Therefore it is not intended to restrict the present invention to. a. magazine pistol, nor to any particular kind of firearm. In the accompanying drawings, wherein is illustrated an embodiment of the invention, Figure 1 is a left hand side elevation of the pistol with the breech closed, and with the safety device turned to the operative locking position; the non-operative unlocked position of the same being indicated in dotted lines. Fig. 2 is an elevation similar to Fig. 1, but partly in section and with the breech open, and with the safety device turned to lock the breech slide in the open rear position. Fig. 3 is a longitudinal section of the upper rear portion of the pistol, with the breech closed and the firing mechanism cocked and locked by the safety device. Fig. 4 is a section similar to Fig. 3, but with the safety device turned to unlock the breech slide and the firing mechanism. Fig. 5 shows detail views of the safety locking lever detached, respectively at 1 a side elevation, at 2 a top view, and at 3 a front view. Fig. 6 is a side elevation of the upper rear portion of the frame’ of the pistol detached, with the breech slide and other mechanisms removed.

Fig. 7 is, a side view of the rear portion of the breech slide detached. Fig. 8 is a bottom view of the rear portion of the breech slide detached. Similar letters refer to similar parts throughout the several views. In the pistol represented in the drawings a is the frame, 7, the barrel, and c the breech slide. The top of the frame a, upon the I forward portion of which the barrel b is mounted, forms the seat for the reciprocating breech slide c. In rear of the barrel b, the upper portion of the frame forms the receiver and below it is the grip or handle al, preferably made integral with the frame, and the hollow inside’ of which forms the seat for the reception of the cartridge magazine d, which is a tube holding a number of cartridges one upon the other resting upon a spring pressed follower, the magazine is inserted into the grip from below, so that its top communicates with the receiver and with the rear of the barrel, and at each opening.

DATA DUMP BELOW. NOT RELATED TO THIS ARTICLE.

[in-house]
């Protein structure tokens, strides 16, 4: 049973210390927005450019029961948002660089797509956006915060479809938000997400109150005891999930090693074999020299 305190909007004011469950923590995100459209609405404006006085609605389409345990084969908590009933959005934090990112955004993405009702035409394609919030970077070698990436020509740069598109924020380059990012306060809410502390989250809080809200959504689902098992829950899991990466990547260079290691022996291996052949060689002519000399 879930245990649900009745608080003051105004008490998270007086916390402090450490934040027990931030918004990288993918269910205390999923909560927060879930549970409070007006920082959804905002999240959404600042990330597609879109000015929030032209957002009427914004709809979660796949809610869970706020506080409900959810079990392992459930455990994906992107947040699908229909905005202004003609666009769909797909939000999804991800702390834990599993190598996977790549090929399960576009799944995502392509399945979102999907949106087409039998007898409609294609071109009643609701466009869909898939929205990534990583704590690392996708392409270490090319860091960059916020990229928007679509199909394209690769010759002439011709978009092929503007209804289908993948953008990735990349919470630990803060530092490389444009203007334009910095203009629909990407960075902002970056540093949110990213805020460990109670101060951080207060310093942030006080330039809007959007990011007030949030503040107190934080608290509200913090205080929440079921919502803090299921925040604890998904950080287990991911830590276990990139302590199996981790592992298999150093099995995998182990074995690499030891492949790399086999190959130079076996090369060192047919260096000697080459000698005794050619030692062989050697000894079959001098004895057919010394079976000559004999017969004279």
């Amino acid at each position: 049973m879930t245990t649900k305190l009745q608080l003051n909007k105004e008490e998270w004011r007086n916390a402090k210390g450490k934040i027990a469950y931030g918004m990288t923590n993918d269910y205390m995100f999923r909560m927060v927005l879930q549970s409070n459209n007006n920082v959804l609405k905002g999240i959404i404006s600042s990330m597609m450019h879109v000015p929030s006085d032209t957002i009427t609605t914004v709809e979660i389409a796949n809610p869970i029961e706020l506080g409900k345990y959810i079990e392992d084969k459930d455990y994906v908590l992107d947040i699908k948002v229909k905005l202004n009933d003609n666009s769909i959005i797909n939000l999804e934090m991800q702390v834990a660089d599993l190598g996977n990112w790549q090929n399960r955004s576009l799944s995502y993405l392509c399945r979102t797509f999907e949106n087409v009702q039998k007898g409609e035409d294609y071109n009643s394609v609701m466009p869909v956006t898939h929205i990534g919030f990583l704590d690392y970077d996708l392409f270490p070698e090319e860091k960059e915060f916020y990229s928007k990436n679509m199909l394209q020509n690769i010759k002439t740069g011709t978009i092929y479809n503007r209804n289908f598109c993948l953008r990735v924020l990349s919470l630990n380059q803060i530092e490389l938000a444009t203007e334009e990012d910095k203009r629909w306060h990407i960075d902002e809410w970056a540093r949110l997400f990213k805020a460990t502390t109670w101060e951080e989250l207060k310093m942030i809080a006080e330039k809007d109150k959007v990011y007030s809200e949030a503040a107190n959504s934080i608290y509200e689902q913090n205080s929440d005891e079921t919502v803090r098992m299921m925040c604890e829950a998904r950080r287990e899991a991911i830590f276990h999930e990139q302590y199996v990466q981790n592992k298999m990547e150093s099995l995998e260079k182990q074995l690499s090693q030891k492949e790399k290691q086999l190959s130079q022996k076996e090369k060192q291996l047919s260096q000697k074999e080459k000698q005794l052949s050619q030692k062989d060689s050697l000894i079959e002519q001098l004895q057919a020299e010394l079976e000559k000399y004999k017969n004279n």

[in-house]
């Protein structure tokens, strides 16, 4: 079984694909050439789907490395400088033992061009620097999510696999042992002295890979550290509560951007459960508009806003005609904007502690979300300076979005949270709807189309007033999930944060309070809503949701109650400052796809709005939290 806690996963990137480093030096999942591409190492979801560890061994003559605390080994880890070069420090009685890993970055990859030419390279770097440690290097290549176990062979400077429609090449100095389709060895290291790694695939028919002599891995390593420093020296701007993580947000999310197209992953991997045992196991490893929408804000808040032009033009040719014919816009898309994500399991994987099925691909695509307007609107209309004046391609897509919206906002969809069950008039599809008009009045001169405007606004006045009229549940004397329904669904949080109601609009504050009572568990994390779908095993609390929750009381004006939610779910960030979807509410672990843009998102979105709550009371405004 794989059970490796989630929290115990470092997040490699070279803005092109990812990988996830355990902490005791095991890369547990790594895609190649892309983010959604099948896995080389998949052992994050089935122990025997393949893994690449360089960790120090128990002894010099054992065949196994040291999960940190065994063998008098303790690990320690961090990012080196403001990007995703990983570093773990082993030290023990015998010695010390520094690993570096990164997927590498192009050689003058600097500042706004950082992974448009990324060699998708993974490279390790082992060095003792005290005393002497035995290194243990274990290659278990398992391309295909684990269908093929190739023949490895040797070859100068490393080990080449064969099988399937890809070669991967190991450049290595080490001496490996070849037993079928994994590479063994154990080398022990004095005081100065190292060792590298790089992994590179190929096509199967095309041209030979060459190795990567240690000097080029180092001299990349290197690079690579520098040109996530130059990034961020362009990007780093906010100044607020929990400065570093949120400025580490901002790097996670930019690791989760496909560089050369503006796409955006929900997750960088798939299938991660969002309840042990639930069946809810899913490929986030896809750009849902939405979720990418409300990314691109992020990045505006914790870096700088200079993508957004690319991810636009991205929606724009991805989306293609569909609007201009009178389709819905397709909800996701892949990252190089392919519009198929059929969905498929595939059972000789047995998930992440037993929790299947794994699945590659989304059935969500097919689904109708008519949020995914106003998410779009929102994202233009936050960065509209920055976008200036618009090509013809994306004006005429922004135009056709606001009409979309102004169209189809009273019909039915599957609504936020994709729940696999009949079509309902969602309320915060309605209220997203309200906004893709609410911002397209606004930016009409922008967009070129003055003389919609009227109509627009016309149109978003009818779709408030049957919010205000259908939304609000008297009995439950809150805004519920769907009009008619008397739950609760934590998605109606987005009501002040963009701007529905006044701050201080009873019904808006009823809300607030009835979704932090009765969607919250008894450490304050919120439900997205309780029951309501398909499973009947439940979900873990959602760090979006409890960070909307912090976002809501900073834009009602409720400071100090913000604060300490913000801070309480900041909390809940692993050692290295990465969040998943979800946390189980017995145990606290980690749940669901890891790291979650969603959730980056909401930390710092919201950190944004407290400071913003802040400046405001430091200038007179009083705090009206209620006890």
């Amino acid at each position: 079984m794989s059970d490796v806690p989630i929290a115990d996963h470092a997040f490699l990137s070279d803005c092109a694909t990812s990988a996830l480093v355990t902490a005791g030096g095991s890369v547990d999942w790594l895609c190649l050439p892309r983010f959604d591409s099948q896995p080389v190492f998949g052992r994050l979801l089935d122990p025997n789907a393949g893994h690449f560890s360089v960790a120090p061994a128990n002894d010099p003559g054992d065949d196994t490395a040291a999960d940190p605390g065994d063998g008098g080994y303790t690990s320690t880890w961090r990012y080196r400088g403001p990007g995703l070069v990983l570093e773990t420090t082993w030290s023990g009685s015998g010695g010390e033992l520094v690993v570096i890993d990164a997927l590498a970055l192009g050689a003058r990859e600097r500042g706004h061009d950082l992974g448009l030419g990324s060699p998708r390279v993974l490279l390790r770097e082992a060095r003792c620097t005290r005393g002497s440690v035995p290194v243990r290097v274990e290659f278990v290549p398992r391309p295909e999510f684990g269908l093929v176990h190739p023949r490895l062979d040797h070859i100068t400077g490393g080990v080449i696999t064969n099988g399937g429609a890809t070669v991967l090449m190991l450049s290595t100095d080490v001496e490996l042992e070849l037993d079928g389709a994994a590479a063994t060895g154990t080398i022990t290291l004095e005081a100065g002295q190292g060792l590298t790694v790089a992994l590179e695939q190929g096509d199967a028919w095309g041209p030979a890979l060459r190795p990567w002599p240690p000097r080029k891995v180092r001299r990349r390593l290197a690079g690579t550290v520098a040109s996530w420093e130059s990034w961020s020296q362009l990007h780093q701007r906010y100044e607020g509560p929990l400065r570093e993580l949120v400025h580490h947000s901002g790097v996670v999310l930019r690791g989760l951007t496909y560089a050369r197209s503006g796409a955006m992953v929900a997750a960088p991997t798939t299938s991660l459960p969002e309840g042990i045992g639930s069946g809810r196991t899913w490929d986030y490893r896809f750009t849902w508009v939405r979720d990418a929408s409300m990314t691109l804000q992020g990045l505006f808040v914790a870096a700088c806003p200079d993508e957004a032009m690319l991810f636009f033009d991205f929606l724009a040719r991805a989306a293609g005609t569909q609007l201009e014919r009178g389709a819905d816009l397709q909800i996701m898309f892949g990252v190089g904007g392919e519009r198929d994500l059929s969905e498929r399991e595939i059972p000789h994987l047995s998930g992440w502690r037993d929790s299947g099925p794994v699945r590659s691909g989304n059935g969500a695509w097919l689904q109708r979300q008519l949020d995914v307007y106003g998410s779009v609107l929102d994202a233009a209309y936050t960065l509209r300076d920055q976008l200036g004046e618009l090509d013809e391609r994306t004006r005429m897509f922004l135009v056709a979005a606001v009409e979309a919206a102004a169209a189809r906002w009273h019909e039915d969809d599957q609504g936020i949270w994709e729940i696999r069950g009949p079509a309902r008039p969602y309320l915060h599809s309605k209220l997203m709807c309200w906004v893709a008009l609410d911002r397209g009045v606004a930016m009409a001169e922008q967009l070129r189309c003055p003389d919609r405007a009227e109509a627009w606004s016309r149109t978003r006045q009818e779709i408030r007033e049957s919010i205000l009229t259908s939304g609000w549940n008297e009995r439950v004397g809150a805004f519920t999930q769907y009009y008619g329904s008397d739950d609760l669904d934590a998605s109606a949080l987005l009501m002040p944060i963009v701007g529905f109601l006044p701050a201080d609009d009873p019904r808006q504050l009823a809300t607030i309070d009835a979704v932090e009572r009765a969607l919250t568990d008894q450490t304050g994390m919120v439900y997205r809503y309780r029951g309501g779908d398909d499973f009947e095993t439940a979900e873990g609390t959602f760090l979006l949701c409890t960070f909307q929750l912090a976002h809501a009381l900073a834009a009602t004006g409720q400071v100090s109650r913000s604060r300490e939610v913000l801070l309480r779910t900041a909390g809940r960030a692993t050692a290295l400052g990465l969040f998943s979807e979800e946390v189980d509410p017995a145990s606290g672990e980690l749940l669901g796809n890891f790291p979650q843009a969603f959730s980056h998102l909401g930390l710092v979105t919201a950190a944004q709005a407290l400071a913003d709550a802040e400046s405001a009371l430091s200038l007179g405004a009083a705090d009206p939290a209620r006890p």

Hi Power P35

  • Patent Number: 1,618,510
  • Patented: Feb. 22, 1927
  • Application filed: June 28, 1923
  • Serial No: 648,275

Patent Description

My invention relates to automatic firearms of that description in which all operations of the mechanism, except that of the trigger, are automatically effected by the energy of recoil of movable parts. A main object of the present invention is to provide an automatic pistol of this character which is strong, simple in construction, accurate, reliable and safe in operation, and easy and economical of manufacture. This object is attained by . simplifying the mechanism employed in firearms of this class by providing a novel improved construction and coordination of certain members of the. mechanism, thereby enabling these parts to perform several distinct functions and thus reducing the .number of component parts and by giving to all parts such form and organizing them in such manner that they may be readily assembled or disassembled without requiring the use of any tools or accessories.